To Kill a Mockingbird
Harper Lee
Contributed by Sharon Fleming
Chapter 21

Calpurnia passes a note informing Atticus that his children are missing from the house, but the newspaper publisher Braxton Underwood tells him that the children are in the ‘Colored balcony.' They meet downstairs, and Atticus orders them to go back home. Alexandra is shocked to learn where they had gone to. After eating they get back, and the jury arrives with the verdict at around 11 pm. The guilty verdict is read, and after changing a few words with Mr. Gilmer, he packs his briefcase and leaves, to a standing ovation from everyone in the Colored balcony, including Reverend Sykes.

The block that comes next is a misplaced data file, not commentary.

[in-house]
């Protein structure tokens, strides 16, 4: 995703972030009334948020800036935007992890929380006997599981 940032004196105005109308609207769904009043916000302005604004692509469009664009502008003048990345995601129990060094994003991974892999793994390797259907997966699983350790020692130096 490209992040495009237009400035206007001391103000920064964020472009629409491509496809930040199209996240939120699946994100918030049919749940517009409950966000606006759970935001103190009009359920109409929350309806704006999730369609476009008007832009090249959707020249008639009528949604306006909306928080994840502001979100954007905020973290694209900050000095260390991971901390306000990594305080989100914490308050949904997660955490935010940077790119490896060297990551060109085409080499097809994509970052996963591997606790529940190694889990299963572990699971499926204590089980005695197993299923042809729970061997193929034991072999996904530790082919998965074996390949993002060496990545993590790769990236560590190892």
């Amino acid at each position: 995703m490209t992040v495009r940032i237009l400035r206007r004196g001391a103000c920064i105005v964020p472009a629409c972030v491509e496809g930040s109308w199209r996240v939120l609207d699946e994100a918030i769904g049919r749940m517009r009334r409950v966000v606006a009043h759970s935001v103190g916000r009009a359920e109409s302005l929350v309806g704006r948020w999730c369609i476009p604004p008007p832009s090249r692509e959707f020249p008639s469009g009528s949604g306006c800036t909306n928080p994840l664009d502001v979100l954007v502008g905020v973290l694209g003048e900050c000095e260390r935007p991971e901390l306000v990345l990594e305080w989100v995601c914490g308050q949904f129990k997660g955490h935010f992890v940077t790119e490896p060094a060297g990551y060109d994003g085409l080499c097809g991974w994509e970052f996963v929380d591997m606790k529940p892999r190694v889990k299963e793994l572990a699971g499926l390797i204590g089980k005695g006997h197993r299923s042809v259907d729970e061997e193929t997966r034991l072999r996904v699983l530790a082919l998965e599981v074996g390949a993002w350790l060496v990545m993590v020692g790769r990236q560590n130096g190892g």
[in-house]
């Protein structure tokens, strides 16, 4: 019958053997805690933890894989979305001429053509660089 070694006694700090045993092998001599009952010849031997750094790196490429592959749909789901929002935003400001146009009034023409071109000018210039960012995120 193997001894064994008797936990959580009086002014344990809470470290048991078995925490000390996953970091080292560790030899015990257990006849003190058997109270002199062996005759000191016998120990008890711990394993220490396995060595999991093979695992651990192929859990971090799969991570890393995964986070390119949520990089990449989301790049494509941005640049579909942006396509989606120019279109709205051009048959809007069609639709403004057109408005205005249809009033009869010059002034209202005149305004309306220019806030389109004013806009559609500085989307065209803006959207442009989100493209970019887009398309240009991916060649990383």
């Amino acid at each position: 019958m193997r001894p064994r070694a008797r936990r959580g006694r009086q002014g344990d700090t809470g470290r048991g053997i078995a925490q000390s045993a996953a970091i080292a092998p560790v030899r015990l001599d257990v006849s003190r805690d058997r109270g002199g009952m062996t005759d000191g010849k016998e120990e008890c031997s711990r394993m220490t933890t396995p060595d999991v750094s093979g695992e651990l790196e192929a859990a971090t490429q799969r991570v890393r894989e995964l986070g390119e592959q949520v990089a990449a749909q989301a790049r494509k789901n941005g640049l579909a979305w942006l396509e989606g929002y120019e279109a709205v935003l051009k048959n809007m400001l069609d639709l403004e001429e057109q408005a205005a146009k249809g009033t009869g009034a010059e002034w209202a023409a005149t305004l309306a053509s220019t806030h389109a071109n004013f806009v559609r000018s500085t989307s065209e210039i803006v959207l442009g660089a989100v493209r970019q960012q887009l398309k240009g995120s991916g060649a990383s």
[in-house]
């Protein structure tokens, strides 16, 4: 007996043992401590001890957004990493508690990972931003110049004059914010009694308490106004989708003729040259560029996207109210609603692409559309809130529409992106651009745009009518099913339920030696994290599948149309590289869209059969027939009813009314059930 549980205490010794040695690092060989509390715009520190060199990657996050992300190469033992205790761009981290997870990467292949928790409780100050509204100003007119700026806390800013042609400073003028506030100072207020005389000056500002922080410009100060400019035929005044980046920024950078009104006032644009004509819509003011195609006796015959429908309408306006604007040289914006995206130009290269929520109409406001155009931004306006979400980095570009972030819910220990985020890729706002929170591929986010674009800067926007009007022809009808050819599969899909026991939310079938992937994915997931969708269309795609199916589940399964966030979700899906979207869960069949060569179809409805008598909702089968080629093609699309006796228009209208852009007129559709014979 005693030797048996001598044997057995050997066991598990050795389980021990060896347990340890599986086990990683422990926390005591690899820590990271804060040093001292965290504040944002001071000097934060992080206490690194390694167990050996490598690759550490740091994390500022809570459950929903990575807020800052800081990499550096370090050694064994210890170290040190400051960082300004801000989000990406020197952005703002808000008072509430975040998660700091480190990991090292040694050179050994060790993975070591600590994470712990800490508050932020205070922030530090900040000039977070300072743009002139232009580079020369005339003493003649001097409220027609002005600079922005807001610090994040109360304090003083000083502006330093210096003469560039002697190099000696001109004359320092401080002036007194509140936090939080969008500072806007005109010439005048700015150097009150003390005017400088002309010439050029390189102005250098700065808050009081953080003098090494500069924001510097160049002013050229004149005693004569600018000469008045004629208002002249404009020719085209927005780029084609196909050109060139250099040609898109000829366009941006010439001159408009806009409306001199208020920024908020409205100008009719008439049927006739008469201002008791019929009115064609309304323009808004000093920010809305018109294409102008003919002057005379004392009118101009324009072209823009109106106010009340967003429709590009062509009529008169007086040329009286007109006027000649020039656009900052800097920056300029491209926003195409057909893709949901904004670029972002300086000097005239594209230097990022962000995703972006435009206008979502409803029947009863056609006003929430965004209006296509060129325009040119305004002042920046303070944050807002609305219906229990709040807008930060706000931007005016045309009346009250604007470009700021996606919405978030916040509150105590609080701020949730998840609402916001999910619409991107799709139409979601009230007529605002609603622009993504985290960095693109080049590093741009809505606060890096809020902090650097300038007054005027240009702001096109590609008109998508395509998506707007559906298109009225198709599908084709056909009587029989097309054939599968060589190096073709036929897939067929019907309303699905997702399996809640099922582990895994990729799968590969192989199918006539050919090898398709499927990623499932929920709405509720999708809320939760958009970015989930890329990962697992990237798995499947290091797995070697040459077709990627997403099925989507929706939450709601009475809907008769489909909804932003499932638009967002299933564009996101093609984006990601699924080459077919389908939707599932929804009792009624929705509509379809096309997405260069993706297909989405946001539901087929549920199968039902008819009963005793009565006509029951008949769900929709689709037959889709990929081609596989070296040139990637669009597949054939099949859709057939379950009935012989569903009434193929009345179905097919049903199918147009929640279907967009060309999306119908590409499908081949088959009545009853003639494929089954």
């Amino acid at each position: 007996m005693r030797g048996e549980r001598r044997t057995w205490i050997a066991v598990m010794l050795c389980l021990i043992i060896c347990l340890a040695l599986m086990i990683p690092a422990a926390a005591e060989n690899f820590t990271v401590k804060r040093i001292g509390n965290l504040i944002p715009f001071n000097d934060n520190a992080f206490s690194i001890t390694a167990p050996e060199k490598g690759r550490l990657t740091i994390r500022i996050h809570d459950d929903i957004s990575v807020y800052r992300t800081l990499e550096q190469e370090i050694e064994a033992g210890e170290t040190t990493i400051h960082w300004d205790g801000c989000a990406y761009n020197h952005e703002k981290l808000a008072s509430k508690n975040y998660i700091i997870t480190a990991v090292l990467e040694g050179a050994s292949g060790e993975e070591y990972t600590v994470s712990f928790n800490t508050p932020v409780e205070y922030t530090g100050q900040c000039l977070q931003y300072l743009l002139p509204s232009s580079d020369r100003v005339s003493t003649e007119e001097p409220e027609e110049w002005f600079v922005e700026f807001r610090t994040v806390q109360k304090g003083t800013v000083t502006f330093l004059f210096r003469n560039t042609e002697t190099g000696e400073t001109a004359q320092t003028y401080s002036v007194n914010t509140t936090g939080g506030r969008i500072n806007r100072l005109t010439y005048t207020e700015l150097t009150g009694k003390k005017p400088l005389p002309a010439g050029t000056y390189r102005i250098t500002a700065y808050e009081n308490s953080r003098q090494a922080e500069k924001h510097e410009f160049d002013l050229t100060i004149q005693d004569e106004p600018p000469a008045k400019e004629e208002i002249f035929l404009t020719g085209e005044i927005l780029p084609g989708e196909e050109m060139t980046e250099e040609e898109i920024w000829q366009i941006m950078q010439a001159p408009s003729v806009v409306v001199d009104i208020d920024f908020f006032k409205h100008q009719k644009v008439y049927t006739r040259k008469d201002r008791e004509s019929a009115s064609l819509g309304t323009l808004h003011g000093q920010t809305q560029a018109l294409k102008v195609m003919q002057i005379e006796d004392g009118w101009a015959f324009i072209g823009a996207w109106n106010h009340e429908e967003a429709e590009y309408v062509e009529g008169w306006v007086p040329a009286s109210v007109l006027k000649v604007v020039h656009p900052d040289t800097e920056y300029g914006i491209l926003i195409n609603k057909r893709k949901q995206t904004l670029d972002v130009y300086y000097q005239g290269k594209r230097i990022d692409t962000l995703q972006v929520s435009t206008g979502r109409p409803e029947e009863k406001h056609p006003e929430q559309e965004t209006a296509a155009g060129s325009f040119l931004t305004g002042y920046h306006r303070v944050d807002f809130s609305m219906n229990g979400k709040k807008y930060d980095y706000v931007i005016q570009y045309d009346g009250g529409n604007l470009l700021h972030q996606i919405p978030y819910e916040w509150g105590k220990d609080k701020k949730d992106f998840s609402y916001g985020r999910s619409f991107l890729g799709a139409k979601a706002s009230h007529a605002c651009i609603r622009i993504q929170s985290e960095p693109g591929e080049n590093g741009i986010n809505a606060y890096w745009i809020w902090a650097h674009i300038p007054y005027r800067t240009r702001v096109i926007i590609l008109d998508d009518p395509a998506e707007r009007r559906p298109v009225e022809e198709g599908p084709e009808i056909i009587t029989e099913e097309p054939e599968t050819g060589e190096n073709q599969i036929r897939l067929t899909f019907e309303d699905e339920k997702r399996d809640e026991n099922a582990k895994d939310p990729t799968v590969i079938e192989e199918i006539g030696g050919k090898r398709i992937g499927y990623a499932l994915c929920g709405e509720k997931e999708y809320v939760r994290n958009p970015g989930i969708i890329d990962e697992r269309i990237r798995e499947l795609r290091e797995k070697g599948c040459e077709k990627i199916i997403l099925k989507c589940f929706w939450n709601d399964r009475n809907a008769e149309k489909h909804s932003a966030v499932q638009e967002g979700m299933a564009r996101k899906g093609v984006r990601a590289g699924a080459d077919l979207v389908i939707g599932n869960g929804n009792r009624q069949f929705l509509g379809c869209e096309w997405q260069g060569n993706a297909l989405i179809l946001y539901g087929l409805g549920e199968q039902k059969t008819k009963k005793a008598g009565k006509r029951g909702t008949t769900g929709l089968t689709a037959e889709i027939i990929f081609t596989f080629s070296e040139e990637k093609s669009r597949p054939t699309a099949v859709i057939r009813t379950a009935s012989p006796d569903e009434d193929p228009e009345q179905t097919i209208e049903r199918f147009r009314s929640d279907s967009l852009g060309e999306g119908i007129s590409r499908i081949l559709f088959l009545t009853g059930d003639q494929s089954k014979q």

When Calpurnia passes a note to Atticus in the middle of the trial, it shows that Maycomb is a small community and everyone knows each person’s job. These qualities about the society has proved to be detrimental when overshadowed by prejudice and racism, as is the fact in the Tom Robinson case. The fact that Atticus allows his children to return to the courtroom after sending them back home shows that their relationship has matured and he now understands his children better, just the way they understand him better. The tension makes the reading of the verdict a perfect climax. The guilty verdict shocks and surprises many, but Atticus recognizes it couldn’t have gone any other way. The entire black community honors him when he passes, revealing that true class has more to do with morality than family name, the amount of money one has or the color of their skin.

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